Watching the Black Panther film that gripped the world with its Wakanda craze, portraying a fictional innovation valley in Africa, left me comparing the two men.
What else do Boseman (or more aptly T’Challa) and Mutambara have in common? Science. One is fiction, Wakanda; the other is somewhat fiction, but only because Mutambara never pursued his career in robotics. Yes, that also-ran politician is a robotics graduate.
What if Mutambara had taken robotics a step closer to his fellow Merton alumni? This British alma mater - Merton College at Oxford - has a knack of producing outliers who have collected a few Nobel Prizes. In 1921, Frederick Soddy received a Nobel Prize in chemistry, Nikolaas Tinbergen matched that in 1973, but for physiology, followed by Anthony James Leggett for physics in 2003.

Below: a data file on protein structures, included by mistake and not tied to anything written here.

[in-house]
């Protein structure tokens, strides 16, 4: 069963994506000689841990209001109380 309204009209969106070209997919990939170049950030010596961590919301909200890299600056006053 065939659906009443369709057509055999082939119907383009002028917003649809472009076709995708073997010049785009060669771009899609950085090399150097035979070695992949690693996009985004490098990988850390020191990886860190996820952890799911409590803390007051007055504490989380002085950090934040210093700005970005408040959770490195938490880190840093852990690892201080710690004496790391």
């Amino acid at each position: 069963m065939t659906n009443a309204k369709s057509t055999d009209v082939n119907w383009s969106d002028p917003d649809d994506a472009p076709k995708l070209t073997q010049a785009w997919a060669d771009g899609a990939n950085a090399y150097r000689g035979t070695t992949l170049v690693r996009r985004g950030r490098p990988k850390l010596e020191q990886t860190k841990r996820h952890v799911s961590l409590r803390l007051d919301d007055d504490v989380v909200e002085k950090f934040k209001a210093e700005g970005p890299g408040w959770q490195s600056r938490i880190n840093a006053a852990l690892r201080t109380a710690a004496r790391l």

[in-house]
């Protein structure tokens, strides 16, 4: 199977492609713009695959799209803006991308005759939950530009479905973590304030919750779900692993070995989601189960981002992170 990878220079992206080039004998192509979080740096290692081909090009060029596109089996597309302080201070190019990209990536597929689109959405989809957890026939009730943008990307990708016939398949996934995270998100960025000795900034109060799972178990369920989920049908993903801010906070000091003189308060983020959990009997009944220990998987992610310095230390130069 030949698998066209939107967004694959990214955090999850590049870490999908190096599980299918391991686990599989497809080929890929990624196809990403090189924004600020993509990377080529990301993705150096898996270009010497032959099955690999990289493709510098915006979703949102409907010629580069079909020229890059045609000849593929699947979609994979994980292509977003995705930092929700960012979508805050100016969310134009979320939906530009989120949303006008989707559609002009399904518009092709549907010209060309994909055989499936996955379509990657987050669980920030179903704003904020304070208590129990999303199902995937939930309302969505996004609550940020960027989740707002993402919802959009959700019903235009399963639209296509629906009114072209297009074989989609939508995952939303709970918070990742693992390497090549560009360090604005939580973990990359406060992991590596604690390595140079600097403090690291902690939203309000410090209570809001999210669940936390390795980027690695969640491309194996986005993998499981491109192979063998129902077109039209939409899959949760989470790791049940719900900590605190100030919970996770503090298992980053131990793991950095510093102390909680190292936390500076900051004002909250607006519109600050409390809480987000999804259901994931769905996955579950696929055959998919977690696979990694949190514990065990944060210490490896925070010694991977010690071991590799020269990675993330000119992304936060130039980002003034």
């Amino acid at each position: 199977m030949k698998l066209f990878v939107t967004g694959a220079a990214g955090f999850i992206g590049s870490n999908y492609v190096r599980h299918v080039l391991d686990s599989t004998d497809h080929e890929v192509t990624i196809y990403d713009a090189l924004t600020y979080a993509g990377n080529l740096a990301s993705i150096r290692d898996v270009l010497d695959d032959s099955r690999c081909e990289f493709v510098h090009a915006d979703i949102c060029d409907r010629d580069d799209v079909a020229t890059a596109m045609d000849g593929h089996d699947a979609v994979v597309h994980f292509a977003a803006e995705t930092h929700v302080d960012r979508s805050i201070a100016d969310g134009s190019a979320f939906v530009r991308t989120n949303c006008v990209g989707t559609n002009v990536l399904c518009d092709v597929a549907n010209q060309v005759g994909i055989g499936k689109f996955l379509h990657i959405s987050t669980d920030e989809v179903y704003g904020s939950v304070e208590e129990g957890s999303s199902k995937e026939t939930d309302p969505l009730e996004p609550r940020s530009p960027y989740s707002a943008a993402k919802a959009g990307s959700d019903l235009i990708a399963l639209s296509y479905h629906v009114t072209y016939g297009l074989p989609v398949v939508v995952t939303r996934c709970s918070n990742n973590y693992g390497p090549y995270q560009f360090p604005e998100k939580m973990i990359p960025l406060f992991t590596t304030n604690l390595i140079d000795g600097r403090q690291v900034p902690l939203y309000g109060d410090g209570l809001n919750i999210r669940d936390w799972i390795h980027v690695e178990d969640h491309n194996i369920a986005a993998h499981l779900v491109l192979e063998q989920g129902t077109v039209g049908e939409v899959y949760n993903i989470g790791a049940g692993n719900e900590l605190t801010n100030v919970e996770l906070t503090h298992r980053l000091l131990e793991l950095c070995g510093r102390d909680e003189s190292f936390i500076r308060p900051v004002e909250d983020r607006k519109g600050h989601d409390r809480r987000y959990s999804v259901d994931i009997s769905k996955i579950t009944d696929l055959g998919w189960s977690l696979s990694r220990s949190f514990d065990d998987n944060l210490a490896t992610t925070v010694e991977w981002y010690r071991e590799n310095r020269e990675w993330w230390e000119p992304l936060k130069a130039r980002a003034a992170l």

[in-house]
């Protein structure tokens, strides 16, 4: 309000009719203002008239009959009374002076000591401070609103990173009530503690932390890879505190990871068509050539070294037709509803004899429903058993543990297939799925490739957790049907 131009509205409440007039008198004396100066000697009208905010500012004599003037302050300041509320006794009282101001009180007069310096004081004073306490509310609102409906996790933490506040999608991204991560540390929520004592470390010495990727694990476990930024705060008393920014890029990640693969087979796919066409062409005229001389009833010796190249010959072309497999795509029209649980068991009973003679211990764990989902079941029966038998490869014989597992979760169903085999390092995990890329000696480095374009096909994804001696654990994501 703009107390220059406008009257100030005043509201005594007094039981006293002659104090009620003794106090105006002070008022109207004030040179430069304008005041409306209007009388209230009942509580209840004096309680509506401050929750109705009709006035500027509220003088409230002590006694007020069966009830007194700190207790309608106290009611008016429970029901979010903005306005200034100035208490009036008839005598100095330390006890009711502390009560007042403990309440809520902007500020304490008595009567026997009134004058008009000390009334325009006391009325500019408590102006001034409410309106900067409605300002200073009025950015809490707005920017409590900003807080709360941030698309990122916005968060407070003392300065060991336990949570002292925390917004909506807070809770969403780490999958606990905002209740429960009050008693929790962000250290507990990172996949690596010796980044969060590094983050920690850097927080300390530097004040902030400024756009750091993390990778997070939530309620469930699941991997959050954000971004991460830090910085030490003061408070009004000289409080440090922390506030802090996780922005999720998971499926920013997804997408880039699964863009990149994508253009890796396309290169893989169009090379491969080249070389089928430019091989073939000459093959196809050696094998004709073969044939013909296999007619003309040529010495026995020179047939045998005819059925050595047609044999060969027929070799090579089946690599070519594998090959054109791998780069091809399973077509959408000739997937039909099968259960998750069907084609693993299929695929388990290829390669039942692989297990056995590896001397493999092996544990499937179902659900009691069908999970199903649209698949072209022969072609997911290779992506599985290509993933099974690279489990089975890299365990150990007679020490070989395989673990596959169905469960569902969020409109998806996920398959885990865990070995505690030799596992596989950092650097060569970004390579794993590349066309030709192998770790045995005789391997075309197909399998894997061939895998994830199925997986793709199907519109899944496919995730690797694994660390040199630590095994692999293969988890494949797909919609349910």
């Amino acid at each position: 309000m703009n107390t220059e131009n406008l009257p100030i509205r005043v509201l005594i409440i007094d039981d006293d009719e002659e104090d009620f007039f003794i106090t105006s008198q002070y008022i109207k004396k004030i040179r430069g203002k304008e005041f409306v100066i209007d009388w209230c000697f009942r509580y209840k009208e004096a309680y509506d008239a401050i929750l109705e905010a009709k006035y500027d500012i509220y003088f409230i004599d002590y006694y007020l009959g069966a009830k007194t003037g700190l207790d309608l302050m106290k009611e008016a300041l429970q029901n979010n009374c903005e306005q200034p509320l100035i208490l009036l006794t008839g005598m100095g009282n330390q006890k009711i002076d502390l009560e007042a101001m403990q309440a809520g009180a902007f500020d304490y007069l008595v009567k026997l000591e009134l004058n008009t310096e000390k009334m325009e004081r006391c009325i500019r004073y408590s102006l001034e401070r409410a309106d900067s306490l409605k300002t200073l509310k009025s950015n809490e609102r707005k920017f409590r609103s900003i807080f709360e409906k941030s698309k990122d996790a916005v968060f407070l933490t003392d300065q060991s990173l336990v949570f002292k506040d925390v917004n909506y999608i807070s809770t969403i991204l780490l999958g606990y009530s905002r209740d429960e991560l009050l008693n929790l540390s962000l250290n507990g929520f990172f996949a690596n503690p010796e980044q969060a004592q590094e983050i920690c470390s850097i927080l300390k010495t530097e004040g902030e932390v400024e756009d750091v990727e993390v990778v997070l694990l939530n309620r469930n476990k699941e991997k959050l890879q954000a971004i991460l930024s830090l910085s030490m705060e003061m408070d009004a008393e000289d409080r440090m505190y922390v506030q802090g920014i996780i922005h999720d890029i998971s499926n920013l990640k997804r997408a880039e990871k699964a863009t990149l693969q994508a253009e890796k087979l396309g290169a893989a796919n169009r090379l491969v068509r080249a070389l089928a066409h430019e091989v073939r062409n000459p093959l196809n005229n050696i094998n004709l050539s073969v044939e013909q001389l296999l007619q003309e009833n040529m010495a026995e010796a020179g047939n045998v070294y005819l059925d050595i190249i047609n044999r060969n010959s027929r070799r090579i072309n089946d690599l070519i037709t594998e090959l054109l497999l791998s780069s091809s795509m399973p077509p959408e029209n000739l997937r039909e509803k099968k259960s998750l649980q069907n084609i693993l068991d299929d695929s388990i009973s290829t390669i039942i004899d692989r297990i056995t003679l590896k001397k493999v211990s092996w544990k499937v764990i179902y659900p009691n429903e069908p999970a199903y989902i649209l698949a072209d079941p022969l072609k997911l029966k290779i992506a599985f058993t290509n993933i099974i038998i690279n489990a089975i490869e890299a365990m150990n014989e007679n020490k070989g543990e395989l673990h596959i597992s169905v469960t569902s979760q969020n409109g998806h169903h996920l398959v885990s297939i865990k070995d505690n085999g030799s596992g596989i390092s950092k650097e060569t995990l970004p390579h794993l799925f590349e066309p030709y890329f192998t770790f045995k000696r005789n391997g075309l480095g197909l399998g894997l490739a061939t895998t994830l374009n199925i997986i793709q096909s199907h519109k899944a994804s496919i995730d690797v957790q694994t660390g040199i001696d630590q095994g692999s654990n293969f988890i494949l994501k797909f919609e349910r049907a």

What if Mutambara had set out to establish a real Wakanda when he graduated? Why not now?
My senseless musing was more strident on Wednesday when a Wakanda-like headline blazed the African skyline. Californian company Zipline International claimed the mantle of being the world’s largest medical drone delivery service, taking its business to another African country: Ghana.
“We really want to show that the right technology company with the right mission can help every person on the planet,” said chief executive Keller Rinaudo.